8. Preclinical studies of indapamide, a new 2-methylindoline antihypertensive diuretic

    SciTech Connect

    Pruss, T.; Wolf, P.S.

    1983-07-01

    Indapamide is a new indoline antihypertensive diuretic agent whose chemical structure differs substantially from those of the thiazides. The hydrophobic indoline moiety of indapamide confers a lipid solubility to the molecule that is 5 to 80 times greater than that of the thiazide diuretics. Thus indapamide accumulates in vascular smooth muscle at a concentration 10 times higher than that of protein-free perfusate. The affinity of indapamide for vascular smooth muscle manifests itself in vitro and in vivo as a decrease in reactivity following various pharmacologic interventions. Moreover, in vitro studies have demonstrated that indapamide decreases the inward calcium current and the transmembrane influx of calcium. The diuretic effect of indapamide is predominantly due to inhibition of sodium reabsorption at the cortical diluting segment of the distal convoluted tubule. In animal studies, intravenous indapamide has no effect on glomerular filtration rate or renal blood flow. Indapamide is well absorbed and extensively metabolized in animals and humans, with biliary excretion being the predominant route of elimination in animals. Most important, repeat administration of indapamide to dogs with both kidneys removed produces no accumulation of intact indapamide or its metabolites. Extensive drug safety studies in animals indicate that indapamide produces no overt toxicity and exhibits a good margin of safety.

  9. Intradermal inactivated poliovirus vaccine: a preclinical dose-finding study.

    PubMed

    Kouiavskaia, Diana; Mirochnitchenko, Olga; Dragunsky, Eugenia; Kochba, Efrat; Levin, Yotam; Troy, Stephanie; Chumakov, Konstantin

    2015-05-01

    Intradermal delivery of vaccines has been shown to result in dose sparing. We tested the ability of fractional doses of inactivated poliovirus vaccine (IPV) delivered intradermally to induce levels of serum poliovirus-neutralizing antibodies similar to immunization through the intramuscular route. Immunogenicity of fractional doses of IPV was studied by comparing intramuscular and intradermal immunization of Wistar rats using NanoPass MicronJet600 microneedles. Intradermal delivery of partial vaccine doses induced antibodies at titers comparable to those after immunization with full human dose delivered intramuscularly. The results suggest that intradermal delivery of IPV may lead to dose-sparing effect and reduction of the vaccination cost. PMID:25391313

  10. A Preclinical Study Combining the DNA Repair Inhibitor Dbait with Radiotherapy for the Treatment of Melanoma1

    PubMed Central

    Biau, Julian; Devun, Flavien; Jdey, Wael; Kotula, Ewa; Quanz, Maria; Chautard, Emmanuel; Sayarath, Mano; Sun, Jian-Sheng; Verrelle, Pierre; Dutreix, Marie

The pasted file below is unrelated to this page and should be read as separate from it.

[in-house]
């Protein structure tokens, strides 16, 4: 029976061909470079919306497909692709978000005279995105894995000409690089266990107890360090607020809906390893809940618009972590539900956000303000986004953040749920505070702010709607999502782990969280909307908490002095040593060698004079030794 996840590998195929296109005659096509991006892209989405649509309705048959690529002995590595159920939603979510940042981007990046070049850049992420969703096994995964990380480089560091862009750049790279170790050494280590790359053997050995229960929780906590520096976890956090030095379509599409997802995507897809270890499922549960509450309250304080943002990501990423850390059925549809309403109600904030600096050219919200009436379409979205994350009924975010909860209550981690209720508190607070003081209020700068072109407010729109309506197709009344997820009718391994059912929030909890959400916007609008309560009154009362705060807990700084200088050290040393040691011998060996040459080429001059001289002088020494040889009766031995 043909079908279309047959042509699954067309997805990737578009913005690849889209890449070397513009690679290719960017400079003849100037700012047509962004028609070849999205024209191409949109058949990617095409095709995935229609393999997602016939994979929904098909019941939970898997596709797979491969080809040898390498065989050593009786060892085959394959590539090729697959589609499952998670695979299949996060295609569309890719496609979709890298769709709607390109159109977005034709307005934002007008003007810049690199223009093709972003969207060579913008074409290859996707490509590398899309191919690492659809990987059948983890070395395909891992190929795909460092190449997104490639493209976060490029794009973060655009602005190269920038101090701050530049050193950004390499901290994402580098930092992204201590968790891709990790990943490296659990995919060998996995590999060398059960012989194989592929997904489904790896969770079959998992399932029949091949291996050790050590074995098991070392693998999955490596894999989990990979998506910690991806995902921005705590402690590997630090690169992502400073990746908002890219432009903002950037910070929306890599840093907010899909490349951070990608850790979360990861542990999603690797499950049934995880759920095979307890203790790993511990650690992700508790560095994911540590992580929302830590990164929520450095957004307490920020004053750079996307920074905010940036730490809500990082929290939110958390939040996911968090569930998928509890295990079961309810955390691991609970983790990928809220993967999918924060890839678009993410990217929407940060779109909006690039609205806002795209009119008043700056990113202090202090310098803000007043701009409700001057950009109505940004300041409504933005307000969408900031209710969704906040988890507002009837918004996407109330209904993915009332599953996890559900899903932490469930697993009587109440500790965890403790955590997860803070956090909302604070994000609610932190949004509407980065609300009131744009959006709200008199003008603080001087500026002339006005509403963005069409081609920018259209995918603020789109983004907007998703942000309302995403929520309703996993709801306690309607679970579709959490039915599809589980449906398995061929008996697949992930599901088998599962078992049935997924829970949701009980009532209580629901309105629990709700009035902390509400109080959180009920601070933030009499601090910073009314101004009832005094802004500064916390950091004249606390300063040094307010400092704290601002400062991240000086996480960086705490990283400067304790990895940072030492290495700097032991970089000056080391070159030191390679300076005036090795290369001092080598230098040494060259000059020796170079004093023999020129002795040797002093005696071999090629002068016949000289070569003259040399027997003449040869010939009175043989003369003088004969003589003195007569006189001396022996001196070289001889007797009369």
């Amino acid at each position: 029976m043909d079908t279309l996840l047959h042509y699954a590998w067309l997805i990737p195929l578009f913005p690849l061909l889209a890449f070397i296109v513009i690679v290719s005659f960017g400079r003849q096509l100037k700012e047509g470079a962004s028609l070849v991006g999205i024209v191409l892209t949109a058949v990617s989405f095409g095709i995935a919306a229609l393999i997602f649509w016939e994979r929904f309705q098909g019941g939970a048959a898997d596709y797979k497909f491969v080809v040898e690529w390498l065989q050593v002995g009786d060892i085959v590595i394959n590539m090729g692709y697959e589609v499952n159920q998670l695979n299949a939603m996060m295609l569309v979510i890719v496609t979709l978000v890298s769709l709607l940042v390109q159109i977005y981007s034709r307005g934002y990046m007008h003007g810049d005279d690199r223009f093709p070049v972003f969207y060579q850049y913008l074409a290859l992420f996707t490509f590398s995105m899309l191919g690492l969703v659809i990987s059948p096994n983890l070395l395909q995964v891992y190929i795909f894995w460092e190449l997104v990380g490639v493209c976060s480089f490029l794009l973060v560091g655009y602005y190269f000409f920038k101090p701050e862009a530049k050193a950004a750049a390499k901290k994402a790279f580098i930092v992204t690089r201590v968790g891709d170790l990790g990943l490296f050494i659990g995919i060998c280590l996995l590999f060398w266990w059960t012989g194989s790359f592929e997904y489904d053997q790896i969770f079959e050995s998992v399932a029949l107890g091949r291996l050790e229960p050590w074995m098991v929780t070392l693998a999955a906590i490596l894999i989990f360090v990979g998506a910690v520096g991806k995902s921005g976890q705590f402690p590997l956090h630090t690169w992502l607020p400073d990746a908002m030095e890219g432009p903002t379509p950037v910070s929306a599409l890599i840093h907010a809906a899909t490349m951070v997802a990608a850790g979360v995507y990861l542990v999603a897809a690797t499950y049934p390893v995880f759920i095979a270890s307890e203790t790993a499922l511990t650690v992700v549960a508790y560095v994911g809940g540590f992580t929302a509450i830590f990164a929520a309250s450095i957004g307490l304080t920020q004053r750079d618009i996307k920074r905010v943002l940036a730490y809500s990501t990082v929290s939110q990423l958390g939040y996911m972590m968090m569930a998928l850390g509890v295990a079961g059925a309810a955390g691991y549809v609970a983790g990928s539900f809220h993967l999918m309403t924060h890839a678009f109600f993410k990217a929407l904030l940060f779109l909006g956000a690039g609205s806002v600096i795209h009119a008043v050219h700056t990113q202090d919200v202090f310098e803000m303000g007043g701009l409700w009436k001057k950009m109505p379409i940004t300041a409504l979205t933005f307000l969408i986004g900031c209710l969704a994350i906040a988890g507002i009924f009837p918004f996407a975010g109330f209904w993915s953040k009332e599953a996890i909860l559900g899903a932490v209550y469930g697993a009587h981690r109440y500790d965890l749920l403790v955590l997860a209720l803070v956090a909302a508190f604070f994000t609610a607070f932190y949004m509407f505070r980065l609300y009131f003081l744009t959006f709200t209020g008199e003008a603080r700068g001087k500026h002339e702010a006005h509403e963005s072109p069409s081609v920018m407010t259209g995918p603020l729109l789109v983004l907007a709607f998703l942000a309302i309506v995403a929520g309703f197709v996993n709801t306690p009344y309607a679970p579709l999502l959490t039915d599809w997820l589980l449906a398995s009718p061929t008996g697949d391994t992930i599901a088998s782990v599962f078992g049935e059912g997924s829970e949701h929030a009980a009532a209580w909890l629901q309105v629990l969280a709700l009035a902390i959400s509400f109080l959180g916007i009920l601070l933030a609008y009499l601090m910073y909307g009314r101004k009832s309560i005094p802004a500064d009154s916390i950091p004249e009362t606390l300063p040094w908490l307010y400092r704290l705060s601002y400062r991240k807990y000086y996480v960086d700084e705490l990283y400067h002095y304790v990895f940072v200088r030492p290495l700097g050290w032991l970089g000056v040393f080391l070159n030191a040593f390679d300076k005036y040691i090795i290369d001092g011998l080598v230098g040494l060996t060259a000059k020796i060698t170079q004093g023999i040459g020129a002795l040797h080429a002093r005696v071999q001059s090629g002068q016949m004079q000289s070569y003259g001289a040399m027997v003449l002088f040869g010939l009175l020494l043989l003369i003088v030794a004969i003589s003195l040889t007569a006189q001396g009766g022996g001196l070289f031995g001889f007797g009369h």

2014-01-01

    Melanomas are highly radioresistant tumors, mainly due to efficient DNA double-strand break (DSB) repair. Dbait (which stands for DNA strand break bait) molecules mimic DSBs and trap DNA repair proteins, thereby inhibiting repair of DNA damage induced by radiation therapy (RT). First, the cytotoxic efficacy of Dbait in combination with RT was evaluated in vitro in SK28 and 501mel human melanoma cell lines. Though the extent of RT-induced damage was not increased by Dbait, it persisted for longer revealing a repair defect. Dbait enhanced RT efficacy independently of RT doses. We further assayed the capacity of DT01 (clinical form of Dbait) to enhance efficacy of “palliative” RT (10 × 3 Gy) or “radical” RT (20 × 3 Gy), in an SK28 xenografted model. Inhibition of repair of RT-induced DSB by DT01 was revealed by the significant increase of micronuclei in tumors treated with combined treatment. Mice treated with DT01 and RT combination had significantly better tumor growth control and longer survival compared to RT alone with the “palliative” protocol [tumor growth delay (TGD) by 5.7-fold; median survival: 119 vs 67 days] or the “radical” protocol (TGD by 3.2-fold; median survival: 221 vs 109 days). Only animals that received the combined treatment showed complete responses. No additional toxicity was observed in any DT01-treated groups. This preclinical study provides encouraging results for a combination of a new DNA repair inhibitor, DT01, with RT, in the absence of toxicity. A first-in-human phase I study is currently under way in the palliative management of melanoma in-transit metastases (DRIIM trial). PMID:25379020

  11. Preclinical and Clinical Studies for Sodium Tungstate: Application in Humans

    PubMed Central

    Bertinat, Romina; Nualart, Francisco; Li, Xuhang; Yáñez, Alejandro J.; Gomis, Ramón